In Genesis 2:16-17, God tells Adam that he is free to eat from every tree in the Garden of Eden except for the Tree of the Knowledge of Good and Evil. His command to Adam is, “But from the tree of the knowledge of good and evil you shall not eat, for in the day that you eat from it you will surely die.”
Now, in Genesis 3:3, Eve tells the serpent that she and Adam are not to eat of it neither shall they touch it, lest they die. Does this really mean the same thing or is her re-wording of God’s command significant?
At first glance, the distinction might seem trivial. After all, had she never touched the tree, she certainly would not have been able to eat from it. And, if the tree was off limits as a source of food, what would the point be of touching it? The problem when we begin to make subtle additions to God’s Word is that small, subtle additions inevitably will lead to larger ones. What might seem insignificant and immaterial can easily lay the groundwork for entire extra-Biblical doctrines to eventually arise.
This exact thing has happened. The Pharisees had developed such a legacy of making minor additions to the Law given to Moses that, by the time of Jesus, they had entire volumes of nothing but man-made traditions. They proceeded to accord these traditions with equal (and oftentimes, greater) importance to the actual Words that Moses had been given. Eventually, they ended up neglecting and violating God’s Word in exchange for these modifications that bore little resemblance to the inspired Scriptures.
“Jesus answered and said to them, This is the work of God, that you believe in Him whom He has sent.” (John 6:29, emphasis added)
The same thing has also happened since our Lord’s Resurrection. Countless cults and pseudo-Christian “denominations” have originated from a small group or single individual making subtle modifications to the inspired Word of God. Many have taken away from God’s Word, but many have also added to it. The tell-tale sign that this has occurred is when anything is taught to be required in addition to faith for Salvation. Anytime someone teaches that faith plus anything is what saves a person, you can be certain that they have added to the Word of God.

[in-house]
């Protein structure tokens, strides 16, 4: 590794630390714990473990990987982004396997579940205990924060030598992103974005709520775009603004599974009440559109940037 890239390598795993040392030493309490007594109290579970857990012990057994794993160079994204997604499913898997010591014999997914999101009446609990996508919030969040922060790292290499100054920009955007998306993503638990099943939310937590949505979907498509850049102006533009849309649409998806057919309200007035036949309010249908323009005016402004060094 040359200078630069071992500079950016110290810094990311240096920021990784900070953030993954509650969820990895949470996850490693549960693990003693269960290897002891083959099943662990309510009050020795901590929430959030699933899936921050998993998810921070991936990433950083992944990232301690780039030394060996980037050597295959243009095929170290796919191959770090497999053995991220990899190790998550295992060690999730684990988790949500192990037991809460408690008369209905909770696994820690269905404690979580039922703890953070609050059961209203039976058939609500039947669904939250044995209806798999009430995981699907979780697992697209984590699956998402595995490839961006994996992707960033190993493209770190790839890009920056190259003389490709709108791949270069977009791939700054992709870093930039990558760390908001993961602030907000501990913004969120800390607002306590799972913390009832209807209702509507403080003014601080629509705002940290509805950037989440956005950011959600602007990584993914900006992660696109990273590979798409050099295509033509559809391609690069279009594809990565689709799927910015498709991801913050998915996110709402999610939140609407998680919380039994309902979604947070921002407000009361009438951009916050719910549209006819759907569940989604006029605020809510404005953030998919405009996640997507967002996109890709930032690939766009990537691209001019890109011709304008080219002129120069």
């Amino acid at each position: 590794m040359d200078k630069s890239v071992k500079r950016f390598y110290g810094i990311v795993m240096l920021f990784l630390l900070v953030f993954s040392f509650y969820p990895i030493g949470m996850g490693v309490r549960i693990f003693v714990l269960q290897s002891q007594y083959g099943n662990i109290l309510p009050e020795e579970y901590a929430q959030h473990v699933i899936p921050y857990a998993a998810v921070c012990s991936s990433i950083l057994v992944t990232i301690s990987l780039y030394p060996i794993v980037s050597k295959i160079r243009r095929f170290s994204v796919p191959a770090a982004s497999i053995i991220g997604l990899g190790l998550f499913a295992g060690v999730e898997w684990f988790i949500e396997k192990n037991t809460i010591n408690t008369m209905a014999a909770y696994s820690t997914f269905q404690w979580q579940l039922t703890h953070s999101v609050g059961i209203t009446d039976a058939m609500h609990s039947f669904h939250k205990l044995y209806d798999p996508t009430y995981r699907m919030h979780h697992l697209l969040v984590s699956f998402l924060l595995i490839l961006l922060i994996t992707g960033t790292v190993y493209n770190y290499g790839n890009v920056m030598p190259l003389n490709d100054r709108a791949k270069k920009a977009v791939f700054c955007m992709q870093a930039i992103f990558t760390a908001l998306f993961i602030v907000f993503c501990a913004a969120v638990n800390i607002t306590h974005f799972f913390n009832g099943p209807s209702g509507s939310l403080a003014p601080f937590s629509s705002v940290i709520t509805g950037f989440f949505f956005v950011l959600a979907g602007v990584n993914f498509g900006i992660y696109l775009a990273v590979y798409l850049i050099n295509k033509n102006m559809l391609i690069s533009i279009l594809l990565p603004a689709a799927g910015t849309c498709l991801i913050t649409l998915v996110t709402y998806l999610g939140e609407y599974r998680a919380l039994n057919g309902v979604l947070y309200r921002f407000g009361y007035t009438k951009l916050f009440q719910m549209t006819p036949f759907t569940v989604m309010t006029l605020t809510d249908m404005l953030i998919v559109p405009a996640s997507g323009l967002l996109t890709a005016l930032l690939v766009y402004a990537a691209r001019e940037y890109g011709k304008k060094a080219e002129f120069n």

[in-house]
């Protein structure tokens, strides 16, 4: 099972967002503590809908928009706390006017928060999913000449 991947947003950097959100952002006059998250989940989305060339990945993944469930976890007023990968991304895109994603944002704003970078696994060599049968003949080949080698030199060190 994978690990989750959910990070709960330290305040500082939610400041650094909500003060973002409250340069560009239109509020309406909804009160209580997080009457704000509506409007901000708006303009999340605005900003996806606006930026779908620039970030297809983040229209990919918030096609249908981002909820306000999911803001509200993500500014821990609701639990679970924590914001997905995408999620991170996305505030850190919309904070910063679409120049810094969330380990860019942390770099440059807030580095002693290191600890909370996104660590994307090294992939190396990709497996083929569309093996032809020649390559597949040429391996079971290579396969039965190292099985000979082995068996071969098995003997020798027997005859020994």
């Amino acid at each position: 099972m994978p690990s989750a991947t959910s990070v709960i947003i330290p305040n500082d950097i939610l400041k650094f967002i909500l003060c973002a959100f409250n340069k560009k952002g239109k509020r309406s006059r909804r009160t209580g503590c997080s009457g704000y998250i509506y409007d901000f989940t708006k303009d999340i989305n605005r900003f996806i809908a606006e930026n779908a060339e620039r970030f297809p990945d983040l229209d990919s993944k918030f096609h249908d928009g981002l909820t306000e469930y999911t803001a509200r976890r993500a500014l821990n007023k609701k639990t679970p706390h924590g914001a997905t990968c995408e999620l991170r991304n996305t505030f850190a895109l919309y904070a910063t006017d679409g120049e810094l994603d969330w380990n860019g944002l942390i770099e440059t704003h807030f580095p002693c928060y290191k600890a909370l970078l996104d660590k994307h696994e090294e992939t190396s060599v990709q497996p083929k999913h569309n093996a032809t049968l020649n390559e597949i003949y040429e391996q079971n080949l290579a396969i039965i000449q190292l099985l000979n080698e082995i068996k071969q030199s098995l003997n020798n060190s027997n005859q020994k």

God has never given a commandment to mankind that was unclear or ambiguous. There are certainly parts of Scripture that are not easy to interpret and that can be difficult to understand. But when it comes to something that God has specifically told us to either do or not do, then His Word is crystal clear. There is a tendency for people to want to add to the requirements of God for Salvation because Salvation by faith in Christ alone is unappealing to the natural man. It does nothing to gratify our own fleshly desires for self-righteous piety nor does it exclude those we consider to be the most vile of sinners. For many people, it just seems far too easy and straightforward to trust in the finished work of Jesus Christ, they feel that there must be something else that they themselves are required to do, some portion of the price that they themselves must pay. Since the Word of God contains no such edict, they simply insert such stipulations and add to it.
“But I am afraid that, as the serpent deceived Eve by his craftiness, your minds will be led astray from the simplicity and purity of devotion to Christ.” (2 Corinthians 11:3)
To Jesus Christ goes all glory. In service to Him,
[This post was originally published August 20, 2009]
**Unless otherwise indicated, all Scripture quotations are taken from the New American Standard Bible (NASB) © The Lockman Foundation and are used by permission.
[If you do not know the Lord Jesus Christ or you are not certain where you are headed when this life ends, I invite you to read the article “Am I Going To Heaven?“]